Saudis feel the heat as bankers tighten lending

10:07, March 25, 2010      

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Majid al-Saadi's father and grandfather used to get bank loans simply by giving their name.

The 31-year-old owner of Saudi technology company Virgin Horizons Group now needs detailed earnings statements and proof of collateral after defaults by two of the kingdom's best-known family businesses during the seizure of credit markets.

"It became more complicated, even if you had a good relationship with the bank," al-Saadi said by telephone from Riyadh. "Especially for small and medium-sized businesses, you have to have solid guarantees - land, real estate."

For borrowers in Europe and the United States, documents and dates of birth are standard. In Saudi Arabia, where older people often don't have a birth certificate, finance was based on a handshake. Now concern is mounting that access to credit is stifling an economic revival amid a $400 billion government stimulus package and interest rates at a six-year low.

Bank lending to businesses in Saudi Arabia was flat last year after average annual growth of 27 percent between 2004 and 2008, according to Jadwa Investment Co in Riyadh, the capital. Private companies comprise almost half of the economy in the country, the world's largest oil exporter.

"The way it was done before is that you had many banks approaching us," said Aamir Al-Ghamdi, 30, marketing and business development manager at Quraish Trading Company, a family-owned importer of consumer goods. "Now, it's not that they come less, we don't see them at all."

Stifled recovery

Oil accounts for 45 percent of Saudi economic output, according to the CIA Factbook. Crude is now holding above $75 a barrel, what the kingdom deems a "fair price".

Yet if credit growth remains weak, the economy will expand by less than the 4 percent rate predicted by HSBC Holdings Plc, Simon Williams, a Dubai-based economist at the British bank, said in a March 4 report. It expanded by 0.2 percent in 2009.

"We would have had a lot stronger recovery if the banks were lending," said Paul Gamble, head of research at Jadwa. "Until bank lending resumes to a reasonable pace, the private sector won't be able to fully participate in the recovery." January showed a small pick-up in lending, though not enough to convince analysts the problems were over. Data for February is due in coming weeks.

The Tadawul All Share Index is up about 9 percent this year, led by building materials company Saudi Cement Co and Samba, a bank. The Saudi benchmark rose 27 percent in 2009, tracking a similar gain in the MSCI World Index.

Non-performing loans at Saudi British Bank, which is 40 percent owned by London-based HSBC, increased last year to 3.53 billion riyals ($941 million) from 193.7 million riyals in 2008, while provisions tripled. Banque Saudi Fransi, part-owned by France's CreditAgricole SA, set aside more than seven times more money for bad loans in the fourth quarter.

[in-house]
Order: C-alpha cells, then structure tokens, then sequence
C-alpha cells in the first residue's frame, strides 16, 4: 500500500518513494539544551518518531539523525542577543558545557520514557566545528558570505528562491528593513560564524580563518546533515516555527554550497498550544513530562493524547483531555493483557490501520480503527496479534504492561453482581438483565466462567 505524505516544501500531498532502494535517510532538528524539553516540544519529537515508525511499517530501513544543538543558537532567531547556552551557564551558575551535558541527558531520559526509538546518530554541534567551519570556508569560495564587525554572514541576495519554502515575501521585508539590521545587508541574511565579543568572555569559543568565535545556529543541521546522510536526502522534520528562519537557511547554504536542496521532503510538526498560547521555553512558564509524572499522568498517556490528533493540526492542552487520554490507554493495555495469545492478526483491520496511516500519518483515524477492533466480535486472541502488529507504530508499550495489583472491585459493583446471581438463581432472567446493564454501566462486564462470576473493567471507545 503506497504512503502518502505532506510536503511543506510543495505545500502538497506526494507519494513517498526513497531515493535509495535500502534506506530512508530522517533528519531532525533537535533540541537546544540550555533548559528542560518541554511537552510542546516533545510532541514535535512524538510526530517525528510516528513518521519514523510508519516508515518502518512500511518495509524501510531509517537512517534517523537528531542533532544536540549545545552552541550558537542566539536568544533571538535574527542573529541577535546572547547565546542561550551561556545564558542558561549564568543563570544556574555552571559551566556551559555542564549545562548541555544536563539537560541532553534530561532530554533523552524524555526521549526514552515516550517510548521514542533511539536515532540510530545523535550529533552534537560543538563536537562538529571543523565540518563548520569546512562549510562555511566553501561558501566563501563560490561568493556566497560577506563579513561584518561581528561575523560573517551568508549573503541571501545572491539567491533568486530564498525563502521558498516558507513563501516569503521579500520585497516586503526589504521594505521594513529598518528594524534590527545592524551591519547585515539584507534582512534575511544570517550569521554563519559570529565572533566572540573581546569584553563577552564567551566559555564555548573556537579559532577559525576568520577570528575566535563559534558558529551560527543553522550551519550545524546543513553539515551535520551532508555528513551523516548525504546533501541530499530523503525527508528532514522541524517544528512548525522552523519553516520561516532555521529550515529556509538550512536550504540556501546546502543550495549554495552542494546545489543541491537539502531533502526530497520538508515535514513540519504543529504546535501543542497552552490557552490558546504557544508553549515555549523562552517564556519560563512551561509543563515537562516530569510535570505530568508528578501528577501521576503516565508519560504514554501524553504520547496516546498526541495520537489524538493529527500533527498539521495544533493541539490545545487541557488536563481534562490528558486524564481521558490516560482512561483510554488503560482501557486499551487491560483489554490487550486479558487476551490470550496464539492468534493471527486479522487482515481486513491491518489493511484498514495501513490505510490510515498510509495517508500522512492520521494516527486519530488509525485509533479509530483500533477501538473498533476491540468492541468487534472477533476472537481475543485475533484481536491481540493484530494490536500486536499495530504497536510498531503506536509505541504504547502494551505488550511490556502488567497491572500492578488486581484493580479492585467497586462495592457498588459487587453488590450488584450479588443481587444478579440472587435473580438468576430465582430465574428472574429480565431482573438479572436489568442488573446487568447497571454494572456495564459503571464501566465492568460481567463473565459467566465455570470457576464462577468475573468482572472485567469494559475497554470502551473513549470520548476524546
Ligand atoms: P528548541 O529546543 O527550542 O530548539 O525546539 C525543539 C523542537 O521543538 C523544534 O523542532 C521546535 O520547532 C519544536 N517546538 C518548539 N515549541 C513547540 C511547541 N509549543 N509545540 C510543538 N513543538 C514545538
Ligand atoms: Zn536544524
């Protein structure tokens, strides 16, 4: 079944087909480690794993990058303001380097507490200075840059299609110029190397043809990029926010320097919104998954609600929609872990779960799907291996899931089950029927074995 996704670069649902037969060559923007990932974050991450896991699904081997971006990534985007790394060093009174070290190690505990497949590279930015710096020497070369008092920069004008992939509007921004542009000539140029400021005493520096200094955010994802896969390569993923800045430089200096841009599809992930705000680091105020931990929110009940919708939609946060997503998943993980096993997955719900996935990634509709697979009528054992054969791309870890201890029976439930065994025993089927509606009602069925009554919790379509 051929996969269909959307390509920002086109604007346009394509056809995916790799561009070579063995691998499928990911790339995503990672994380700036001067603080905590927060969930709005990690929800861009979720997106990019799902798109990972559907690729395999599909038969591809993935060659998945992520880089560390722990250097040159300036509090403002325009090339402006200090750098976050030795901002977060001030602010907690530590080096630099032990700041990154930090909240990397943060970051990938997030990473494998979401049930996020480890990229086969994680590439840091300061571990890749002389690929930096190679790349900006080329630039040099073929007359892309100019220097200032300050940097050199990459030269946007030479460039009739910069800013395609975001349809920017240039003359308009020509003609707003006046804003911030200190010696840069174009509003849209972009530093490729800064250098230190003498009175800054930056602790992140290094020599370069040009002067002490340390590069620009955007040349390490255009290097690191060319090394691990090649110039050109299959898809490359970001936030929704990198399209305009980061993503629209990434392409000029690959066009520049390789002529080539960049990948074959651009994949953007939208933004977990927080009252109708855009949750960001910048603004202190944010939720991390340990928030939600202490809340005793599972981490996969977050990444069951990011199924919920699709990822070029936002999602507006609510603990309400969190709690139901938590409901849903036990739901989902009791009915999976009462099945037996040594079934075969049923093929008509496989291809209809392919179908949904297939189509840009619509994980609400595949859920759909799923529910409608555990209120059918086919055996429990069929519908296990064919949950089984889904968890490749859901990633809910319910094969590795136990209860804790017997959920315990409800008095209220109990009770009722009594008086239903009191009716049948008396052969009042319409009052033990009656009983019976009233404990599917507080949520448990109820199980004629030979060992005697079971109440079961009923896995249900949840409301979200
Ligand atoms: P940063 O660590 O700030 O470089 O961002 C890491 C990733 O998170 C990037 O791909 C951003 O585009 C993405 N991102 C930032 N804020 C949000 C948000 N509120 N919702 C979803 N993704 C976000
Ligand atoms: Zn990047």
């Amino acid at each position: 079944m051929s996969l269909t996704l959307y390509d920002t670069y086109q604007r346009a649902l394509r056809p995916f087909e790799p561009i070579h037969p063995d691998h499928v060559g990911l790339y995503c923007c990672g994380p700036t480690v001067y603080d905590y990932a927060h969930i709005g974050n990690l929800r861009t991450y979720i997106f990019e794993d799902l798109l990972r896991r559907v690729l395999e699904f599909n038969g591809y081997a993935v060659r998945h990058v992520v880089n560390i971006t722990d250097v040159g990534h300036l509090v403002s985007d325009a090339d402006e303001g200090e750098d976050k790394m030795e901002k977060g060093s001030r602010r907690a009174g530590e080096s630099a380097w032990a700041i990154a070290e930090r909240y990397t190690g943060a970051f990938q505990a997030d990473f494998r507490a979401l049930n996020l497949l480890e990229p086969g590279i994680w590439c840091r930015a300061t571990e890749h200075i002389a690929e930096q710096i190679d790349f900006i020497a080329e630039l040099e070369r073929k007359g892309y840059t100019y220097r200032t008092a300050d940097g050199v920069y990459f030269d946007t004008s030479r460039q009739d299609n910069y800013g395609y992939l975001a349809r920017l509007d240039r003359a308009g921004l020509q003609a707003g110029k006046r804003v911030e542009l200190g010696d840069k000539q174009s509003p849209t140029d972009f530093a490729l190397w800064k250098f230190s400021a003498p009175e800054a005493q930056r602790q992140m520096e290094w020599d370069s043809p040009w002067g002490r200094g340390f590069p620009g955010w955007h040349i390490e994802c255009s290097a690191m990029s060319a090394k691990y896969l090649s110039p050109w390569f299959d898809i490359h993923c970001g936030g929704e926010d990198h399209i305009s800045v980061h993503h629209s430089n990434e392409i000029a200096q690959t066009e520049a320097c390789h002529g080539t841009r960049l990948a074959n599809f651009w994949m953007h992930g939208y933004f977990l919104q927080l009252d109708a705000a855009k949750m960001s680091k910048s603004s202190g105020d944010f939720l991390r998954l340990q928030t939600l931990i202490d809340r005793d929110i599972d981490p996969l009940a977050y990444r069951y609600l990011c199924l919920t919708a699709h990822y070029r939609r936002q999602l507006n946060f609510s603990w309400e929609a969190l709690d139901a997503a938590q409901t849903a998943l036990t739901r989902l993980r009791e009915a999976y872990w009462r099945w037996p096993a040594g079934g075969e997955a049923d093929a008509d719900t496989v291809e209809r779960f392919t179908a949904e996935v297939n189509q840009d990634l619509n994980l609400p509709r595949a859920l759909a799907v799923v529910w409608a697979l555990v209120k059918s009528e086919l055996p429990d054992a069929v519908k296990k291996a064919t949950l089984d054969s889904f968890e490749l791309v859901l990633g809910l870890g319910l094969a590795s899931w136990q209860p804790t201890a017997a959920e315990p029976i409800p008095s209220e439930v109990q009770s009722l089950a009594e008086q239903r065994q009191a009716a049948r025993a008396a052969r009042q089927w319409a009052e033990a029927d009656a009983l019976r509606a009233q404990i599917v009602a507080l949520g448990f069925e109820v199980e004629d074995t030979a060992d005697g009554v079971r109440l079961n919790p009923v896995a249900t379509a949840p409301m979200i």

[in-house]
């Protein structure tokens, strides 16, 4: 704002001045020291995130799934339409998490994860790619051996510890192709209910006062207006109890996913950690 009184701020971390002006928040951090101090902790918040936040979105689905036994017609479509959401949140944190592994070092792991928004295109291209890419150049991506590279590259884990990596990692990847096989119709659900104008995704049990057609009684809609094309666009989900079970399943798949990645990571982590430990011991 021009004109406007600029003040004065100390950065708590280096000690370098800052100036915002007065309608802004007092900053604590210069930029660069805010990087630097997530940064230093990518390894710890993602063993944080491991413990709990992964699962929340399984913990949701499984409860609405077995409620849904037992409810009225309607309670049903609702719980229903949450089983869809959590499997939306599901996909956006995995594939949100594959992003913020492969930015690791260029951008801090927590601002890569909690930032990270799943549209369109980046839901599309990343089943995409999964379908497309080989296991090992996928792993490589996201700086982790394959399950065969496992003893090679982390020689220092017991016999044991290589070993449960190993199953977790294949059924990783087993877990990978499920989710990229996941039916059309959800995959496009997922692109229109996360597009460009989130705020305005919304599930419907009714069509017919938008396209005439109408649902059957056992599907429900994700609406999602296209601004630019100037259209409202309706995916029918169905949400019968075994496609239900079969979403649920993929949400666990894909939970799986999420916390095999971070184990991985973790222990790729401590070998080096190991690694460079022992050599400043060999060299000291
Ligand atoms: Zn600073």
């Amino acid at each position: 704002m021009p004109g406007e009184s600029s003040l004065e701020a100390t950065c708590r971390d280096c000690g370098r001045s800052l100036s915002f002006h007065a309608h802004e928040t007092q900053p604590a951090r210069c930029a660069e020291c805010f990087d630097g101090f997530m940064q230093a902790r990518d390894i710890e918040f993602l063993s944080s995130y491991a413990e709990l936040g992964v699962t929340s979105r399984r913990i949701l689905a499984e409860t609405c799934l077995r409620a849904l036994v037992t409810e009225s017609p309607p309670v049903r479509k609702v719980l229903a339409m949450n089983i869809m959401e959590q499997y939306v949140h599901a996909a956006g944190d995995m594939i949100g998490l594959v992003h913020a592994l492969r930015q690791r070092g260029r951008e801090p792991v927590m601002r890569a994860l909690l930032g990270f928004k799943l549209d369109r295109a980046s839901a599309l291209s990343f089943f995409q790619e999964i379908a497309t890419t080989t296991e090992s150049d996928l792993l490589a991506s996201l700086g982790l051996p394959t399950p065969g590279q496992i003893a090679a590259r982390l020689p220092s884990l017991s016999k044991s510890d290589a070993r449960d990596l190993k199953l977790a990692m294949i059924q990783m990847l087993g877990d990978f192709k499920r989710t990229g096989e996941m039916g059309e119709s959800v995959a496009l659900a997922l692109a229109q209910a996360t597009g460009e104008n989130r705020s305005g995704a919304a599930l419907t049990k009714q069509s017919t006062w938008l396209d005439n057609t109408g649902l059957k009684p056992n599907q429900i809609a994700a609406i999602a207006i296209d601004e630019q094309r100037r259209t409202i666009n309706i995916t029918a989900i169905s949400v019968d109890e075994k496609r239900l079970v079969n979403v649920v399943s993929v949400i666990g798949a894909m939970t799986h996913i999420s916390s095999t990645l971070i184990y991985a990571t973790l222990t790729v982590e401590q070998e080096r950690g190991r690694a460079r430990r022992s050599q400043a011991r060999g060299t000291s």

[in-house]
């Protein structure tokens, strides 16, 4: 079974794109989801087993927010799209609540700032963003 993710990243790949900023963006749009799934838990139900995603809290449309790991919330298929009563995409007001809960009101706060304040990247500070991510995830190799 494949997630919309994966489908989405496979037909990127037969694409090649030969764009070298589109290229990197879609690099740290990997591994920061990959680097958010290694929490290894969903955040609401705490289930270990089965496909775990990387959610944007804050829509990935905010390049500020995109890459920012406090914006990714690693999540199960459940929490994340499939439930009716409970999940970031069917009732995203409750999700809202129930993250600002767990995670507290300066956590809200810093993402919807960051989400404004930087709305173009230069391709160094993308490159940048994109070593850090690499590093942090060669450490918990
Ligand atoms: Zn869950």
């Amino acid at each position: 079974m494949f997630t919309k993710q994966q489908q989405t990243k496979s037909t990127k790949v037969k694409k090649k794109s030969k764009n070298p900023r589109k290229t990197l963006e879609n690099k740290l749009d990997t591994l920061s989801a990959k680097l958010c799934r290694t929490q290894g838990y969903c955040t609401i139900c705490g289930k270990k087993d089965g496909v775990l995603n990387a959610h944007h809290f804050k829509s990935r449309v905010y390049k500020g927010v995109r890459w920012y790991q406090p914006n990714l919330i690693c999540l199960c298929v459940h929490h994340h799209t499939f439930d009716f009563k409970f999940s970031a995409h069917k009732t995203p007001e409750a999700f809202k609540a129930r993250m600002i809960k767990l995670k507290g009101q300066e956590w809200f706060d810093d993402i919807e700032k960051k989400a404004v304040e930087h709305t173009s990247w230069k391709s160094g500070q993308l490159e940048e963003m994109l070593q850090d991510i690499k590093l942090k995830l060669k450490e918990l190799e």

"There is less appetite to provide general facilities for speculative or investment purposes," said Richard Groves, chief executive officer of Saudi British Bank in Riyadh. Lenders want "improved levels of disclosure, including the timely release of audited financial statements, along with greater detail on the purpose and sources of repayment."

Banks in Saudi Arabia were spooked after the defaults of Saad Group and Ahmad Hamad Al-Gosaibi & Brothers Co, two of the best-known names from the country's Eastern Province.

The two groups are linked by marriage through Maan al-Sanea, the founder of Saad Group who ranked 62nd on the Forbes billionaires list last year. Their units borrowed at least $15.7 billion from about 80 banks, according to documents provided by lenders. About $5 billion of that is owed to Saudi banks, Standard Chartered Plc said in an Aug 26 report.

Al-Tuwairqi Group, another well-known Saudi Arabian family business, was forced to restructure $1.9 billion.

Since then, lenders have been looking for more than just a name when considering a loan, John Sfakianakis, the Riyadh-based chief economist at Banque Saudi Fransi, said.

"There is a shift away from how business was conducted a year ago and that's why it's taking time now for projects to go through," he said. "They're looking at the fine print, the cash flow of the companies, not just resting on the name or reputation of the business family."

The central bank, which has cut its benchmark interest rate to 2 percent, wants lenders "to get more serious about small and medium-scale lending", Governor Muhammad al-Jasser said in an interview on Jan 24.

"I do not underestimate the obstacles," he said, adding that "some of these companies do not have sufficiently transparent accounting systems."

Source:China Daily
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